Is the much heralded ‘Asian Century’ now losing its significance with the US-led Indo-Pacific concept which seeks to redefine geographical boundaries?
Doung Bosba tries to answer this perplexing question.
On May 30, Defense Secretary James Mattis officially declared the renaming of the US Pacific Command to US Indo-Pacific Command with the aim of concretizing and energizing the US-led Indo-Pacific strategy.
“America’s vision is shared by most nations in the region. For every state, sovereignty is respected, no matter its size and it’s a region open to investment and free, fair and reciprocal trade not bound by any nation’s predatory economics or threat of coercion, for the Indo-Pacific has many belts and many roads,” Mr Mattis said.
“Relationships with our Pacific and Indian Ocean allies and partners have proven critical to maintaining regional stability. We stand by our partners and support their sovereign decisions, because all nations large and small are essential to the region if we’re to sustain stability in ocean areas critical to global peace,” he added.
“Further, in recognition of the increasing connectivity, the Indian and Pacific Oceans, today we rename the US Pacific Command to US Indo-Pacific Command.”
Since the US launched this concept in its National Security Strategy (NSS) in December 2017, many countries have been struggling to figure out the real intention and institutional mechanism of this vague concept. Arguments among various countries, at the time, seemed like a contest of patent rights over the intellectual property of the concept.
The only thing that is clear is, according to the NSS, this concept is the US’s containment policy against the revisionist state, China. The above speech of Secretary Mattis reconfirmed this core intention when he said that, “the Indo-Pacific has many belts and many roads”, not just “One Belt, One Road” which was proposed by China in 2013.
Still, the Indo-Pacific concept is not as concrete as the X Article, formally titled “The Sources of Soviet Conduct”, which was written by George F. Kennan in 1947, advocating a policy of containment of the Soviet Union and strong bulwark against the spread of communism.
Comparing with China’s Belt and Road Initiative (BRI), two major differences can be observed namely the absence of the economic aspect and exclusiveness of the Indo-Pacific.
Although some may argue that this concept is a balancing tool against China’s BRI, the development of the Indo-Pacific concept, so far, focuses more on geopolitical orientation and military and strategic interests, rather than economic aspects, which is the main interface of the BRI.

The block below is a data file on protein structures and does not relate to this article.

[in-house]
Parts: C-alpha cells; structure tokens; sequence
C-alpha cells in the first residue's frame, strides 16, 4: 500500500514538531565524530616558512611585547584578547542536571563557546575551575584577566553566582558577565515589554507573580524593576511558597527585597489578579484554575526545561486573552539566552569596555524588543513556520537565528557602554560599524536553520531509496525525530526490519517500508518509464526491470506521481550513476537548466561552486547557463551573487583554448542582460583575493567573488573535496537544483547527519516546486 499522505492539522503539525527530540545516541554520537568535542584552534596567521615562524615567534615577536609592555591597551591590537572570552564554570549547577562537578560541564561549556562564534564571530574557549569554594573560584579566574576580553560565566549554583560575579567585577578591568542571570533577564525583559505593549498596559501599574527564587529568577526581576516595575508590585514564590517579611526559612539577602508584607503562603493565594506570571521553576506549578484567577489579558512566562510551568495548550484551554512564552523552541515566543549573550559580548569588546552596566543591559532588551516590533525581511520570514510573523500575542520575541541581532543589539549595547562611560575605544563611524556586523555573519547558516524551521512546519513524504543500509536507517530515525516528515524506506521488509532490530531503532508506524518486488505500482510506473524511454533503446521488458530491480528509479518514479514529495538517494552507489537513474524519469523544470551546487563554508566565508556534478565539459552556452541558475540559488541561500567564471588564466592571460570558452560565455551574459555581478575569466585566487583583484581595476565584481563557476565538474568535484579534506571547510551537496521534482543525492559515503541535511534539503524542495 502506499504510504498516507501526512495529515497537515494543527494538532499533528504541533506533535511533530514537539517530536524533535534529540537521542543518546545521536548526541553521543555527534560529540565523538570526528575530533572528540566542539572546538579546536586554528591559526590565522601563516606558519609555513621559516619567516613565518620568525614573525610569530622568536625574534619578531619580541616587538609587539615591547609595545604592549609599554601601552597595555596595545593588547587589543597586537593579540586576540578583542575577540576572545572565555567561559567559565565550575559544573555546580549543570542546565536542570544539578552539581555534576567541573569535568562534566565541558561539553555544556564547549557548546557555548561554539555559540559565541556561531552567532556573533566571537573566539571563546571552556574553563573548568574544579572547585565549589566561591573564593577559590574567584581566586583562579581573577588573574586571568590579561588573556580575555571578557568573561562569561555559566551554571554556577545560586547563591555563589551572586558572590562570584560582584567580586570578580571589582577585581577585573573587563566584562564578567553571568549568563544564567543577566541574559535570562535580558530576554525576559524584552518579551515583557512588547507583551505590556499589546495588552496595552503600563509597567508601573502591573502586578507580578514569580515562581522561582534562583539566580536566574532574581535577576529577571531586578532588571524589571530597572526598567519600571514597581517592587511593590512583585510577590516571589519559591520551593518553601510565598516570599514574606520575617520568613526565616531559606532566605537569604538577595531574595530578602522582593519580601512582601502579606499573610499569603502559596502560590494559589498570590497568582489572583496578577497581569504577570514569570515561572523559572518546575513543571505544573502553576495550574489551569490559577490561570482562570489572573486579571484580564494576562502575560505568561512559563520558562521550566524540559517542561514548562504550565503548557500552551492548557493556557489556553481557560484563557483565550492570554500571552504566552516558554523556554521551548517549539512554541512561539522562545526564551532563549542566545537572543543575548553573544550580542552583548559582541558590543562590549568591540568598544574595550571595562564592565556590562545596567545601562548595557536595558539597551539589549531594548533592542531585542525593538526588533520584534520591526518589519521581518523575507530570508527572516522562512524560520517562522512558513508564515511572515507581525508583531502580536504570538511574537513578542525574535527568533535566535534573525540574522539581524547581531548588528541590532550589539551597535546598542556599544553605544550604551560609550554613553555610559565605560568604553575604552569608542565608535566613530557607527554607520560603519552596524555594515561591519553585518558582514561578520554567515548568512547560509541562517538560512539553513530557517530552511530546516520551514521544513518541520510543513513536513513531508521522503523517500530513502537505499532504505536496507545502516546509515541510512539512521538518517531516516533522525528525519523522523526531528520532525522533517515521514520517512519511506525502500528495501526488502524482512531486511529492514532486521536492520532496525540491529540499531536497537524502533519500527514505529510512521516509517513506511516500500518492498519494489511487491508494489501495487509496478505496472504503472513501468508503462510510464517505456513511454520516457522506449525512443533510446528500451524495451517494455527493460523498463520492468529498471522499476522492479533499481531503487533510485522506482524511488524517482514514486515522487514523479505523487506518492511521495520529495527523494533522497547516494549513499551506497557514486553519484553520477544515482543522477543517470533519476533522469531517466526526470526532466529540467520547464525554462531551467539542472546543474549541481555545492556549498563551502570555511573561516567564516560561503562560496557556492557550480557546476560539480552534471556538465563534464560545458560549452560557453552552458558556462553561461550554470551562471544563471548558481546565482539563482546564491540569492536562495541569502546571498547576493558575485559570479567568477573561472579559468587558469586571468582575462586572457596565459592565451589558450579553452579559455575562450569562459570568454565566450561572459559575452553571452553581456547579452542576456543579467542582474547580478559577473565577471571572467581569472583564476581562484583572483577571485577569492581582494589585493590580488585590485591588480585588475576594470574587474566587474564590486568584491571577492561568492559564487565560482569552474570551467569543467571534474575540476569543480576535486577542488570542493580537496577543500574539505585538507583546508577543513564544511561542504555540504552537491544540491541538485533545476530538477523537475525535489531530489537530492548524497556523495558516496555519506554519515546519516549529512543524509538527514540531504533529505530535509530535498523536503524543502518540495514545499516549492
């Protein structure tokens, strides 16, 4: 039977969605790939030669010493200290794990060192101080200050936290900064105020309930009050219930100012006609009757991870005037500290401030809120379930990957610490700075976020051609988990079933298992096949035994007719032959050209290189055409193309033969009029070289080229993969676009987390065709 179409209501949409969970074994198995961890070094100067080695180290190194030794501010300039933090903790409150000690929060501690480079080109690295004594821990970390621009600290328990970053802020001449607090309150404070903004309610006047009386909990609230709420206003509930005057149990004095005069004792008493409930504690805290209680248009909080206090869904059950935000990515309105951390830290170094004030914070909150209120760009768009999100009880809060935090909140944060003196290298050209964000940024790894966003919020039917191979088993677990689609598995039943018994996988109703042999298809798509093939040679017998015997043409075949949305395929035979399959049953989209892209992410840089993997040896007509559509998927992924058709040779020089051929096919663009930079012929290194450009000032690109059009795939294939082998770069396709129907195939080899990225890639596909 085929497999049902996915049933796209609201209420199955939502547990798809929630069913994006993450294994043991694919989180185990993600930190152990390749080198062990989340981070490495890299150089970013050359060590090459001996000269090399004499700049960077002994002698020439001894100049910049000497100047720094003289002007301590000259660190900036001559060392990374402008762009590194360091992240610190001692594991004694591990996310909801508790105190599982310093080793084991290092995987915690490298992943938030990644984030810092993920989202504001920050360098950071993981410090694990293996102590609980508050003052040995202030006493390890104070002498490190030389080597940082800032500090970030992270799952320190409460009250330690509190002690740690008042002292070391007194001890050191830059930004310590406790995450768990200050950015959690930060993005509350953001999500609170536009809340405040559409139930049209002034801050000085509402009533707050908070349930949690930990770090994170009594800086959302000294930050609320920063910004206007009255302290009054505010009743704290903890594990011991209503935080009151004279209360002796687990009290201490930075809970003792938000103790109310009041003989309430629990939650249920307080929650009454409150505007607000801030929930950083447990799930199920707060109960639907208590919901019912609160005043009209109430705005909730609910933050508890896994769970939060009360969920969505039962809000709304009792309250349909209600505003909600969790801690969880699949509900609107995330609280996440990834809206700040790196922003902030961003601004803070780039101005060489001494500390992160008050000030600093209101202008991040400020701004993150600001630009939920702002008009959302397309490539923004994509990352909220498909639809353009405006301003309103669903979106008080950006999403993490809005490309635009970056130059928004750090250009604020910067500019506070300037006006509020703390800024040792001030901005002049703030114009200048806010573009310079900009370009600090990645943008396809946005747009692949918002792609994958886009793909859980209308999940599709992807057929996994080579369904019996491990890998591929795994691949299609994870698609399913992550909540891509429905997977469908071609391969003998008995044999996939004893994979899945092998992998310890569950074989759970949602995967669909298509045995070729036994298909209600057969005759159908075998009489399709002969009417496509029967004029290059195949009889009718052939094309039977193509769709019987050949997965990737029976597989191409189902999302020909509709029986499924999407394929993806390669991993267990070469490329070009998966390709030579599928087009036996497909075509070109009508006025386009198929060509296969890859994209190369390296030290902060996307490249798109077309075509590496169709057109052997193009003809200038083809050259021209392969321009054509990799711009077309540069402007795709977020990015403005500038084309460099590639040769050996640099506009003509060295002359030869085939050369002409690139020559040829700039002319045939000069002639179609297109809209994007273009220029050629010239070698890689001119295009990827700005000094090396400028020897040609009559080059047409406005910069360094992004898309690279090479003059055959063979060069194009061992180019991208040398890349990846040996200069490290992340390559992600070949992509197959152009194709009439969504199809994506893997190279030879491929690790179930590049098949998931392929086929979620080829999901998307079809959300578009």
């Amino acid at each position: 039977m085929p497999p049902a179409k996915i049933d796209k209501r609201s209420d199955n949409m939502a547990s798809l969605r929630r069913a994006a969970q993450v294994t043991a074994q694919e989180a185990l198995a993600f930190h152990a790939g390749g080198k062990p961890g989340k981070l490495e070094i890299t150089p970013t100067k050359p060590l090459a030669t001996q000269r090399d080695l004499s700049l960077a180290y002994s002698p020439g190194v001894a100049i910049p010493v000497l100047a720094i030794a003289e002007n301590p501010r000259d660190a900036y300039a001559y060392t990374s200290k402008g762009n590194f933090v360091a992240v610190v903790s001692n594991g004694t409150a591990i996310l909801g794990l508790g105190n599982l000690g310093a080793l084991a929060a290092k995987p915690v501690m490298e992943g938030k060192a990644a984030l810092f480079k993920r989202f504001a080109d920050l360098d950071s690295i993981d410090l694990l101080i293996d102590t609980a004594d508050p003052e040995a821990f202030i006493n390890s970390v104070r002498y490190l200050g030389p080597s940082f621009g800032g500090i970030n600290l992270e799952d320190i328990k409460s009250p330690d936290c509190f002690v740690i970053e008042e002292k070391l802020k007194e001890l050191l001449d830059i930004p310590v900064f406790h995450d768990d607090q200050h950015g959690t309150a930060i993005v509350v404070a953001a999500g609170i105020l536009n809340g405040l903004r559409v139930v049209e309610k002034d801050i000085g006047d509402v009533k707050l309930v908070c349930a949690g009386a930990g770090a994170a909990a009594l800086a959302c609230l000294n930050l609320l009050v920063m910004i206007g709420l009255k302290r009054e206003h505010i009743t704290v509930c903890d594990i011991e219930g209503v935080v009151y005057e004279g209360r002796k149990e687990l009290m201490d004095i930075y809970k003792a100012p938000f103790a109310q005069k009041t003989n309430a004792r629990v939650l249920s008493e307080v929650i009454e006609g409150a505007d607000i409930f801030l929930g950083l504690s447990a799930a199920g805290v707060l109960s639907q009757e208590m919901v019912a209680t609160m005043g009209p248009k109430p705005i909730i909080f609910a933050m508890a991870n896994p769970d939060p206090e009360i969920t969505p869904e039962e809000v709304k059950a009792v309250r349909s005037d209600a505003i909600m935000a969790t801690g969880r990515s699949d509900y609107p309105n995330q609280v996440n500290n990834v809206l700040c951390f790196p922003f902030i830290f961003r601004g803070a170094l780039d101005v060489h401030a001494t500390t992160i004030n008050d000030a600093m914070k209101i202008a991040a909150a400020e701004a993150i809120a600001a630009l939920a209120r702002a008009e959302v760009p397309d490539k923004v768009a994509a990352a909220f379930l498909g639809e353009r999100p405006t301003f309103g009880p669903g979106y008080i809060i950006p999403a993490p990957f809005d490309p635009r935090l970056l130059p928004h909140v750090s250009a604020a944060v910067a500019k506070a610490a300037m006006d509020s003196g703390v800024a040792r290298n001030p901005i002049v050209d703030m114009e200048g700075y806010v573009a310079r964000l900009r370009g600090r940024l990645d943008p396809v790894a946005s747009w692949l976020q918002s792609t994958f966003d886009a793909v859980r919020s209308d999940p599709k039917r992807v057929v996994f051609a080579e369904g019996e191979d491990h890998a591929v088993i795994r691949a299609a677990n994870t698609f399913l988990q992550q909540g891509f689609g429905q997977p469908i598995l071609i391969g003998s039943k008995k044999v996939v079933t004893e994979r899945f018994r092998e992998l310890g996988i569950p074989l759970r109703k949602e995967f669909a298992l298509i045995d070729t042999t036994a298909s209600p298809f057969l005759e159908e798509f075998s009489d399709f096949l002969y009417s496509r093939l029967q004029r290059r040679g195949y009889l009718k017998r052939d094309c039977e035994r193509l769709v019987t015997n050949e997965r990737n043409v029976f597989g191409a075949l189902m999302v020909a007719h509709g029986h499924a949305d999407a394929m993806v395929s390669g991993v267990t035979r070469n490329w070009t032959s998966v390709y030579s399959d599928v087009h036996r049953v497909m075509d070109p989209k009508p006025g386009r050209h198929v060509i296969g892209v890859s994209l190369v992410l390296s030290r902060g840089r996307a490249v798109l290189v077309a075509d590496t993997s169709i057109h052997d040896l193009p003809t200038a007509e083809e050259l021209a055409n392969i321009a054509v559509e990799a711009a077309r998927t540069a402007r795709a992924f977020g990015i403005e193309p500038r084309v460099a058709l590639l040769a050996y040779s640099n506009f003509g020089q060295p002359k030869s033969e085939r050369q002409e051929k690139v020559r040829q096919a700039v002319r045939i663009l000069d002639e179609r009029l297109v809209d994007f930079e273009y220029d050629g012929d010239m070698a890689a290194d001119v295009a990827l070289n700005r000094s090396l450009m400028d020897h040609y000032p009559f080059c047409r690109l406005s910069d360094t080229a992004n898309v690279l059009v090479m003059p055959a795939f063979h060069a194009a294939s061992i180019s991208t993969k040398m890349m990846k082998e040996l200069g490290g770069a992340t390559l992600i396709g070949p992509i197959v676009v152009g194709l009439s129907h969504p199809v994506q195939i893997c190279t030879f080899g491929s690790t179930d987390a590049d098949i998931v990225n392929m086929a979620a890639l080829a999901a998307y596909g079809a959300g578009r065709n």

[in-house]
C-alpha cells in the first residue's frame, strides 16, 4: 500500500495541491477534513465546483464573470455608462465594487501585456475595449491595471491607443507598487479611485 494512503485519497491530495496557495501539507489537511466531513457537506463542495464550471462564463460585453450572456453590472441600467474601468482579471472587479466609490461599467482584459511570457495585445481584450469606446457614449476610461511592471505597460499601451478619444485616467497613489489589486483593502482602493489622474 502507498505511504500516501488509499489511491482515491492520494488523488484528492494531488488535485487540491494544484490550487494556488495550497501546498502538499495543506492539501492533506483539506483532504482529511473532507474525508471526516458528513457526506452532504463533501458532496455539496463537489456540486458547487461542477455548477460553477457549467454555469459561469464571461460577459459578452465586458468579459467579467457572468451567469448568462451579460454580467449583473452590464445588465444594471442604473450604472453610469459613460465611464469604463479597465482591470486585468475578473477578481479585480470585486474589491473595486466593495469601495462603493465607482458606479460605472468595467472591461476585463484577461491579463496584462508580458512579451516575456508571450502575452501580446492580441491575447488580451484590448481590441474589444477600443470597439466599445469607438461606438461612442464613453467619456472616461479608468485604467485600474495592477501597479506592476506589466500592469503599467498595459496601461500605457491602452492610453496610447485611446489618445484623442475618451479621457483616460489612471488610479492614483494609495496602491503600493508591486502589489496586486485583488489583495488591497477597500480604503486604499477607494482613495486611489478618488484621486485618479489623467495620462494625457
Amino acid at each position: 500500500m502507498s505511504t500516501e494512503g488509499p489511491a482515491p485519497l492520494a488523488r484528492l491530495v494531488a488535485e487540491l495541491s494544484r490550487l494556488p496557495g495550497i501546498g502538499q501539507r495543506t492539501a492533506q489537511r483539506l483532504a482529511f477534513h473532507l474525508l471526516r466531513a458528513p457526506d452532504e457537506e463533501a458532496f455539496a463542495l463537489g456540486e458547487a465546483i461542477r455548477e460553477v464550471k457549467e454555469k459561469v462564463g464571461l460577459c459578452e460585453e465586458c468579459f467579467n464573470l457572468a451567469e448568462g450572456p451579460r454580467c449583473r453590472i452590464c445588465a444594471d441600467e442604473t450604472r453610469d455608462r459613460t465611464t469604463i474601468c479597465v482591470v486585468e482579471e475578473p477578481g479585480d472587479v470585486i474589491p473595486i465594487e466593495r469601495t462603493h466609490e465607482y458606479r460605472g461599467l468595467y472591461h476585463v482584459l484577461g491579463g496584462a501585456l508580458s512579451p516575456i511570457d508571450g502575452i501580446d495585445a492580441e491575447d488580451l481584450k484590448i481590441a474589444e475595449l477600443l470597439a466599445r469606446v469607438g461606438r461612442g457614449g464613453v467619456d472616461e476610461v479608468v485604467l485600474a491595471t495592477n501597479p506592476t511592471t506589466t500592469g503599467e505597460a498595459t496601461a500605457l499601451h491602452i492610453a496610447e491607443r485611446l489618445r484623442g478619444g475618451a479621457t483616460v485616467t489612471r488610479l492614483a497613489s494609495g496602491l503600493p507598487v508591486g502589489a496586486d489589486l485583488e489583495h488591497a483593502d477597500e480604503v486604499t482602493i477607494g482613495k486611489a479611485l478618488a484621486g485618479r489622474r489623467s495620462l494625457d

While the BRI has many implementing mechanisms such as the Belt and Road Forum, Asian Infrastructure Investment Bank (AIIB), Silk Road Fund, Mekong-Lancang Cooperation, etc., the Indo-Pacific, however, does not have any of these other than the Quadrilateral Security Dialogue, or simply the Quad, which includes the US, Japan, Australia and India.
Even among the Quad members, not all of them can be seen as explicitly supportive of being confrontational or all-out-against China as these countries are trying to balance their geopolitical, military and strategic, and economic interests.
Another aspect of the Indo-Pacific is exclusiveness. In the BRI, countries can opt in or opt out in terms of their engagement with the Belt and Road Initiative. India and Japan have their own free will to join the BRI. Malaysia can opt out by canceling the proposed multibillion-dollar high-speed railway link to Singapore. Myanmar has a choice to downsize the $10 billion port development project to avoid possible indebtedness. Cambodia has chosen not to request loan from AIIB due to the availability of other loans with better terms.
On another note, as a supporting mechanism for the BRI, the Mekong-Lancang Cooperation is complementary to Asean’s integration process by adopting the three pillars of Asean community building. In contrast, the Indo-Pacific, although it has the words “free” and “open”, does not include China and Asean. The Quad has been selective and restricted in nature and Asean centrality and the regional grouping itself is in danger of being sidelined under the Indo-Pacific.
The lingering questions are: What is the real nature of the Indo-Pacific? What is it trying to achieve? Who will take the leadership for this concept? Who will follow the US-led Indo-Pacific? What will be the implementing mechanisms of the concept?
With all these uncertainties, how does Asean fit in in this new concept? Is the much heralded “Asian Century” now losing its significance?
For any Asian, if it can be said so, there is nothing as weird as when Secretary Mattis said that he was visiting the Indo-Pacific when he made the trip to China, South Korea, and Japan in late June. It is perplexing and also disturbing that the US now is redefining geographical boundaries to serve its own narrow interests.
Doung Bosba is a Cambodian analyst based in Phnom Penh